The purpose of this study was to investigate whether short term consumption (2 weeks) of tart cherry juice would positively impact inflammatory biomarkers in normal weight obese (NWO) and obese (OB) compared to normal weight (NW) premenopausal women. The NWO classification is defined as having a body mass index (BMI) within the normal range (18.5-24.9) with a body fat percentage above 30%.
A total of 47 women between the ages of 18 to 40 years who meet the study criteria were recruited and consented to participate in this study. Participants were categorized into three groups, NW (n = 15), NWO (n = 20) or OB (n = 12) group based on BMI and body composition. All three groups consumed 16 ounces (2 servings) of tart cherry juice daily for a total of 14 days. Dual energy x-ray absorptiometry (DEXA) was performed at baseline and final visit to evaluate body composition. Fasted blood were samples collected during baseline and final visits for later analyses of inflammatory markers.
After the two week intervention, mean fasting plasma concentration of tumor necrosis factor alpha (TNF-α), a pro-inflammatory cytokine, significantly (p < 0.05) decreased in all three treatment groups. The concentration of interleukin (IL)-6 decreased significantly in the NW group after treatment intervention; a decrease was also observed in the NWO and OB group but this was not significant. Plasma interleukin 1 beta (IL-1β) concentration decreased in the NWO group after treatment intervention. Daily consumption of tart cherry juice significantly decreased the concentration of nerve growth factor (NGF) in the NWO group. The concentration of monocyte chemoattractant protein 1 (MCP1) decreased in the NWO and OB group from baseline to final visit. In addition, hepatocyte growth factor (HGF) concentration decreased in all three treatment groups after treatment intervention.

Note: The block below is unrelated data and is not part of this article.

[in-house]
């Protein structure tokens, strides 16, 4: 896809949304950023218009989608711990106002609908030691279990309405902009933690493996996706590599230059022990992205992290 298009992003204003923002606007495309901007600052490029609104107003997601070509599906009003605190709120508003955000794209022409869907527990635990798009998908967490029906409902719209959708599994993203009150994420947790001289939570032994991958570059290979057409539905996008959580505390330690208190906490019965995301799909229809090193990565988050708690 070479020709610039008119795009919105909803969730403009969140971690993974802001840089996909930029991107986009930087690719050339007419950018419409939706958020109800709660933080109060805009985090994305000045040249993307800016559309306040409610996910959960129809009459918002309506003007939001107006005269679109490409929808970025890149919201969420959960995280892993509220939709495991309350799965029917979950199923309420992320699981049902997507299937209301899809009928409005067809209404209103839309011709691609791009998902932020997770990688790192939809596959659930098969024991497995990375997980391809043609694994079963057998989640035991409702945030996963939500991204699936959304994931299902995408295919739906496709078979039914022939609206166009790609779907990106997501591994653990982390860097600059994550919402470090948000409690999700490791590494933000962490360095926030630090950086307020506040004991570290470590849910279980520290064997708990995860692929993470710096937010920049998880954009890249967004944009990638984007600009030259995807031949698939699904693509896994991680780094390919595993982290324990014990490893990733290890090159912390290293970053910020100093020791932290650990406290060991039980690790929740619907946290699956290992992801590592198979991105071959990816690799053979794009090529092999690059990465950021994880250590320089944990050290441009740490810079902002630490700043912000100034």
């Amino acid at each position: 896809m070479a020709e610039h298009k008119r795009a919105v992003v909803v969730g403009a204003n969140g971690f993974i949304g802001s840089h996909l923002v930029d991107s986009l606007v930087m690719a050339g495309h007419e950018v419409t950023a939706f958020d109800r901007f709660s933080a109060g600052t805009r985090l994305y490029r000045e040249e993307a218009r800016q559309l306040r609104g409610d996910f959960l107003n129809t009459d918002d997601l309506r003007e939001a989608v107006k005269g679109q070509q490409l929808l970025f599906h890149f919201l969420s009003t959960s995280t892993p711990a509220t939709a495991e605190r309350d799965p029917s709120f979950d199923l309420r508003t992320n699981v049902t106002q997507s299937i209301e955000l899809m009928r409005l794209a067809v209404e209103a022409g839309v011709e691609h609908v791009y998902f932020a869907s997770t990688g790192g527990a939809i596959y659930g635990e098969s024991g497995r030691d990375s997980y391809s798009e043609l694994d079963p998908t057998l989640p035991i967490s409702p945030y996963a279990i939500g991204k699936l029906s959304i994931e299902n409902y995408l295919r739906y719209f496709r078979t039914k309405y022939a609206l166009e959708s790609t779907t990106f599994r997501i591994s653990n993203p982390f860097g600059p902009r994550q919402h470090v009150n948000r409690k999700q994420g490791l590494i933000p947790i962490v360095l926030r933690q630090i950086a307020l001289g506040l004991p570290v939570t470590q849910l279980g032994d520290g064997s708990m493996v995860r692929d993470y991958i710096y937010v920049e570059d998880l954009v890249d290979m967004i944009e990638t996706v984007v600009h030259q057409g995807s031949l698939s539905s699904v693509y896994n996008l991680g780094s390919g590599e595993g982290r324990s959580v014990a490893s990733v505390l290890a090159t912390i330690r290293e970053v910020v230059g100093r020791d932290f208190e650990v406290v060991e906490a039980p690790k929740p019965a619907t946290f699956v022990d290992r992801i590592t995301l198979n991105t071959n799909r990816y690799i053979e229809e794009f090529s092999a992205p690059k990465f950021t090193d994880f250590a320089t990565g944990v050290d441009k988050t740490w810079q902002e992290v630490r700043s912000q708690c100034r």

The short term consumption of tart cherry juice exhibited positive effects on inflammation by decreasing plasma pro-inflammatory cytokines. The findings suggest that regular consumption of tart cherry juice may be potentially beneficial in modulating inflammatory markers.
Cherry Marketing InstituteHuman Nutrition Research Fund at Texas Woman's University.